Cisco: A Growth-and-Guidance Disconnect

Also, product bookings were well below the 11%-15% growth that had been anticipated.
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A number of months ago, I indicated that any time a CEO characterizes a quarter as "solid," you have to watch out. In the case of

Cisco Systems

(CSCO) - Get Report

, the results for the first quarter of fiscal 2006 were essentially in line and "solid," according to CEO John Chambers. It was the guidance that disappointed and became the focal point of the conference call.

Revenue in the quarter was $6.55 billion, which was a gain of 10% year on year and a decline of 1% quarter on quarter. Pro forma earnings per share were 25 cents (GAAP EPS was 20 cents).

That compares with the Wall Street consensus of $6.58 billion and 24 cents. The company's gross margins rose 20 basis points sequentially to 68.1%, with operating margins slipping 80 basis points to 31.2%, due to headcount increases.

The balance sheet remains quite strong, but cash did decline about $2.6 billion because of a large stock-repurchase program during the quarter. (The 140 million shares repurchased were above plan, and were responsible for the $0.01/share "upside.")

Cash from operations was $1.4 billion. Accounts receivable rose $126 million, increasing days sales' outstanding by two to 32. Inventory also increased $21 million, adding one day to days of inventory (now 68 days).

From a product perspective, revenue from routers increased 13% year on year, Switches +3% YY, Advanced Technologies +25% YY and Services +13%. However, the book-to-bill ratio was slightly less than 1 in the quarter.

Management discusses its geographic regions in terms of "orders," not revenue. North America (53% of orders) was very balanced, with 14% YY growth. Asia/Pacific (12% of orders) and Emerging Markets (10% of orders) were this quarter's standouts at +32% YY and +22% YY, respectively. Europe (20% of orders) declined 5% and perennial problem Japan (5%) decline 22% YY.

New Approach to Guidance

Cisco instituted a new approach to guidance last quarter that included its outlook for the fiscal year as well as the subsequent quarter. Long term, management believes the company will grow in the 10%-15% range. Obviously, this is quite a change from those thrilling days of yesteryear. But given its size and a maturing industry, this is not all that bad.

Guidance for fiscal 2006 (ends July 31, 2006) is for revenue growth of 10%-12%, with order growth for the year of 10%-15%. Both figures are unchanged from the fiscal year guidance provided on the last call. The outlook for the second quarter of fiscal 2006 is for YY revenue growth of 8%-9%, with order growth of 10%-14%.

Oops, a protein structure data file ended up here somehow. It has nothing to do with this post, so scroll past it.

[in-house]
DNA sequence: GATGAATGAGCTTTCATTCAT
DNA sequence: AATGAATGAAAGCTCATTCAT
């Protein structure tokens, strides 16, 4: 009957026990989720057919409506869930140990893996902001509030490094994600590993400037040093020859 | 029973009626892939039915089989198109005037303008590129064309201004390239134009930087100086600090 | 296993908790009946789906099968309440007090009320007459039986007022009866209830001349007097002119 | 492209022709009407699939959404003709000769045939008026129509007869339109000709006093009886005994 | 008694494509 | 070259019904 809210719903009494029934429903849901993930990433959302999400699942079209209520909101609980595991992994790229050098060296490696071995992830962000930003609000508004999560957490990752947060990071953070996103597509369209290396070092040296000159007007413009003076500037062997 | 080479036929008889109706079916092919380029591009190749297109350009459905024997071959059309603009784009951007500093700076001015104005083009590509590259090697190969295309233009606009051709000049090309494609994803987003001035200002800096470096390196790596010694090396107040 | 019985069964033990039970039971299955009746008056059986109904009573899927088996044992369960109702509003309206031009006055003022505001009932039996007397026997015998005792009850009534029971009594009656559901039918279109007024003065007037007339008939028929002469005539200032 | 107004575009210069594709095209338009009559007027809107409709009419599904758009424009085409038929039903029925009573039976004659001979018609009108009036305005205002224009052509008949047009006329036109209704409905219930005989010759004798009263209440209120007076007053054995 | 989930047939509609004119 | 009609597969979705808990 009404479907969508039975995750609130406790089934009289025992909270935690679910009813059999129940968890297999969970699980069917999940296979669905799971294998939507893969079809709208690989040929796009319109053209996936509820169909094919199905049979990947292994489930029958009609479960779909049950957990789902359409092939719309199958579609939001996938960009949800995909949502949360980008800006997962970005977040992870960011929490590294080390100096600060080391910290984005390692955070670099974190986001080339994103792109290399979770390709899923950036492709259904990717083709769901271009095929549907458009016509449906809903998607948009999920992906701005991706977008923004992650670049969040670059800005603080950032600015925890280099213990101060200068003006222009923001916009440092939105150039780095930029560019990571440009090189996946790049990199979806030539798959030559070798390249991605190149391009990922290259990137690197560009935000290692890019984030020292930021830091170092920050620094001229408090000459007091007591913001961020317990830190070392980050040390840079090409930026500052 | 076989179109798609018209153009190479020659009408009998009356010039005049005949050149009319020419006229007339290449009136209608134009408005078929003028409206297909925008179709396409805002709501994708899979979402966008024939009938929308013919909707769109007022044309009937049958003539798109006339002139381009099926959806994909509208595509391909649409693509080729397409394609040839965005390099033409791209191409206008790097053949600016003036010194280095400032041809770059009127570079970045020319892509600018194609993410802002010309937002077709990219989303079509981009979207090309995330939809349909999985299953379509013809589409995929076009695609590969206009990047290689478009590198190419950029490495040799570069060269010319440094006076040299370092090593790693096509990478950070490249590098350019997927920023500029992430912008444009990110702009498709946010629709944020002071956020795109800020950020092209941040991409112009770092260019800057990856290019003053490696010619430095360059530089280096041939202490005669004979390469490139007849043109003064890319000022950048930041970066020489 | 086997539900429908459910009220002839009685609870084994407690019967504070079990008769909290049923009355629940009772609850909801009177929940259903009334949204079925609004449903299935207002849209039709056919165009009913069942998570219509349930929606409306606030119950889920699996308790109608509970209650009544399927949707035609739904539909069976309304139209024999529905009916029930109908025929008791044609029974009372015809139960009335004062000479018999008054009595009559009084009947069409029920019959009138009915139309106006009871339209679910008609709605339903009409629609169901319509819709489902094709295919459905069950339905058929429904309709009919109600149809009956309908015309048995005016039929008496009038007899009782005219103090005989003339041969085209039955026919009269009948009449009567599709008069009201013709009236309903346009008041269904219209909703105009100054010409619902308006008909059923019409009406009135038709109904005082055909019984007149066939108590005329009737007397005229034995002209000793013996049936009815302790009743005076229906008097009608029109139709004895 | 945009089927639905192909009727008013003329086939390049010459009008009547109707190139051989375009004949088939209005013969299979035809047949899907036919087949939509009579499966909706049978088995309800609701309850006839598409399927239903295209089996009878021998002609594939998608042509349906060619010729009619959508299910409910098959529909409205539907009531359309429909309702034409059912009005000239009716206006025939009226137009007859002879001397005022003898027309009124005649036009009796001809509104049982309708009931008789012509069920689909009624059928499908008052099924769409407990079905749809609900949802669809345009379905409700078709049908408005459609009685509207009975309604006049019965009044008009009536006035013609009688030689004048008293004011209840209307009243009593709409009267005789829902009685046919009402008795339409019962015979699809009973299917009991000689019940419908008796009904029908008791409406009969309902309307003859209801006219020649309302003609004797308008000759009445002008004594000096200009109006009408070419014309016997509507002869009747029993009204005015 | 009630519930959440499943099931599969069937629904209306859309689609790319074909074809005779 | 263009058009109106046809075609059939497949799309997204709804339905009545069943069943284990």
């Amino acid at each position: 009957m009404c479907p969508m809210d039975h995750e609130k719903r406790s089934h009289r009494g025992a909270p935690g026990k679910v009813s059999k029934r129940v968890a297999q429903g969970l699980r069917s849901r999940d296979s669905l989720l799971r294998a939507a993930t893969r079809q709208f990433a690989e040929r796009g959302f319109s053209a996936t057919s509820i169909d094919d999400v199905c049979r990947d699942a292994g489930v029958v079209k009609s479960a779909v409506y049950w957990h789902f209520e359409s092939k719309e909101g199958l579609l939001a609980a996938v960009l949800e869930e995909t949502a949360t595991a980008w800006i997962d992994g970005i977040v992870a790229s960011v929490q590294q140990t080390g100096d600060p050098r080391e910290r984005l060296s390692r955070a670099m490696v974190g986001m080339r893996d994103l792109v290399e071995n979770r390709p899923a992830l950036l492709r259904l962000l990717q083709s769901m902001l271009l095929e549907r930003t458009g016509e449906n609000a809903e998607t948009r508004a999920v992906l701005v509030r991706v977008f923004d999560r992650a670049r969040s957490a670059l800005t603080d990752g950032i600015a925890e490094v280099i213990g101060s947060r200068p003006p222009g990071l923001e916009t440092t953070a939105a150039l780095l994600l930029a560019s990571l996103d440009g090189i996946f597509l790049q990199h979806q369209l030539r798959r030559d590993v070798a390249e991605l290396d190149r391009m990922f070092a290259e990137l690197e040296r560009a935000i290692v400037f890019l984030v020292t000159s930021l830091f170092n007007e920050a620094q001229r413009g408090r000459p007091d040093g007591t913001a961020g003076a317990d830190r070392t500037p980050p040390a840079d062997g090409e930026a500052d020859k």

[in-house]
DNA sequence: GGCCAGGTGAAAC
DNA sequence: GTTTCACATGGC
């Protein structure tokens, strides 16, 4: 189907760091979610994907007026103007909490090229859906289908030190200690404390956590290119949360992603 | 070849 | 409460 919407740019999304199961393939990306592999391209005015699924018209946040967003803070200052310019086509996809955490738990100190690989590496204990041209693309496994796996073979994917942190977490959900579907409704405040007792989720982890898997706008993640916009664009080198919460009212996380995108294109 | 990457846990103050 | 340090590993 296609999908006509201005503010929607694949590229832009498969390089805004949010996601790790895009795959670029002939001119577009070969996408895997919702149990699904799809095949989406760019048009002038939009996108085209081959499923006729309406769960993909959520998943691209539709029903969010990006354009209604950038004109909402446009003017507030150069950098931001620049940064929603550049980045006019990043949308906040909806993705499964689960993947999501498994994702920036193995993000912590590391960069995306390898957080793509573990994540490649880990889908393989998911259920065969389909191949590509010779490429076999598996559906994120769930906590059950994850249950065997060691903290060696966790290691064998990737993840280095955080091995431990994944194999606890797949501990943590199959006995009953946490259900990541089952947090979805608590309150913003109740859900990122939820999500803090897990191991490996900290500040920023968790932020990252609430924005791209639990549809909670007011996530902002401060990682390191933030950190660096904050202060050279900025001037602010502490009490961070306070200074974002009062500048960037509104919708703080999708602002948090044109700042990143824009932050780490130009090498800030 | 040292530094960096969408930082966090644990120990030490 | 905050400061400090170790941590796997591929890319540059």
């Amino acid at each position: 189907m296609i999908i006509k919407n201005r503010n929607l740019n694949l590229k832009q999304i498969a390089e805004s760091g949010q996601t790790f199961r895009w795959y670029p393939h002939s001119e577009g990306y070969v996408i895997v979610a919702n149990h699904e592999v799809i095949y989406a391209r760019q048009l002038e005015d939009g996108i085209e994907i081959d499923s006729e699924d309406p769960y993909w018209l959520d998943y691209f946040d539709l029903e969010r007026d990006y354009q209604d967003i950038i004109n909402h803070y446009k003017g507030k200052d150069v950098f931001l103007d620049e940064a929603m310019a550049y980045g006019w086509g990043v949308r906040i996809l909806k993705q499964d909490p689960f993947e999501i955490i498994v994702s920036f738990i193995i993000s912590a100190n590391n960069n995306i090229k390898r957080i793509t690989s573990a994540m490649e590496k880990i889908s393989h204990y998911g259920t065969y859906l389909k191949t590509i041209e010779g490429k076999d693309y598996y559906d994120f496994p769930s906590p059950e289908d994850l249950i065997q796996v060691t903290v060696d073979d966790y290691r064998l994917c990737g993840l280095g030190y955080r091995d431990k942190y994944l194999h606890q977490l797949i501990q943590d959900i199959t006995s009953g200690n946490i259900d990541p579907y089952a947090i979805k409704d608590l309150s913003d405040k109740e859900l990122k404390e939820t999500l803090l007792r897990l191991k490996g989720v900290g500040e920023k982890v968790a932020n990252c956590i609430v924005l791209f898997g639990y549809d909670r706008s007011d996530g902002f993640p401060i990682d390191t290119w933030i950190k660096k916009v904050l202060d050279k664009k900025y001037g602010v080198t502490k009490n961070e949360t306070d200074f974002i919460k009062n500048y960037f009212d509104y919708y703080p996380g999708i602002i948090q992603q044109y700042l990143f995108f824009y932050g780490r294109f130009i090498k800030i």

Gross margins are expected to be about 67%, and a slight increase in spending would bring operating margins in at about 30%. With a tax rate of about 28%, this should bring the second quarter of 2006 in at about $6.58 billion in revenue and 24 cents in EPS. The current Street consensus is $6.73 billion and 25 cents.

Back-End Loaded Guidance

The grinding of teeth surrounds the disconnect between the long-term growth rate, the guidance for the fiscal year, and the strong growth Cisco will need just to hit the midpoint of guidance. The company will have to grow 13% in the second half, making fiscal 2006 very back-end loaded.

Despite all the statistics, product revenue growth slowed in the quarter (+9.1% YY and down 120 basis points sequentially). With a book-to-bill ratio of less than 1, product bookings obviously were well below the 11%-15% growth that had been anticipated. Management made a number of cautionary comments about Europe. Germany and France were down on a YY basis and the U.K. was up only marginally. Because the major service providers in Europe have not suggested any deterioration in capital spending plans, it raises the question whether or not CSCO is beginning to see competitive pressures from the likes of

Huawei

and/or

Juniper

(JNPR) - Get Report

.

Management is convinced its architecture and product integration strategy will win the day with customers over the long term, compared with specific products from its competitors. But tomorrow the Street will be reducing estimates.

At the time of publication, Faulkner had no positions in stocks mentioned.

Bob Faulkner has been in the investment business for 18 years with an exclusive focus on technology stocks. He started as a sell-side analyst with Wood Gundy and Alex. Brown & Sons. In 1990, he moved to the asset management side with portfolio management/analytical positions at 1838 Investment Advisors and Merrill Lynch. Bob has an M.B.A. from Seton Hall and a B.S. from Waynesburg College.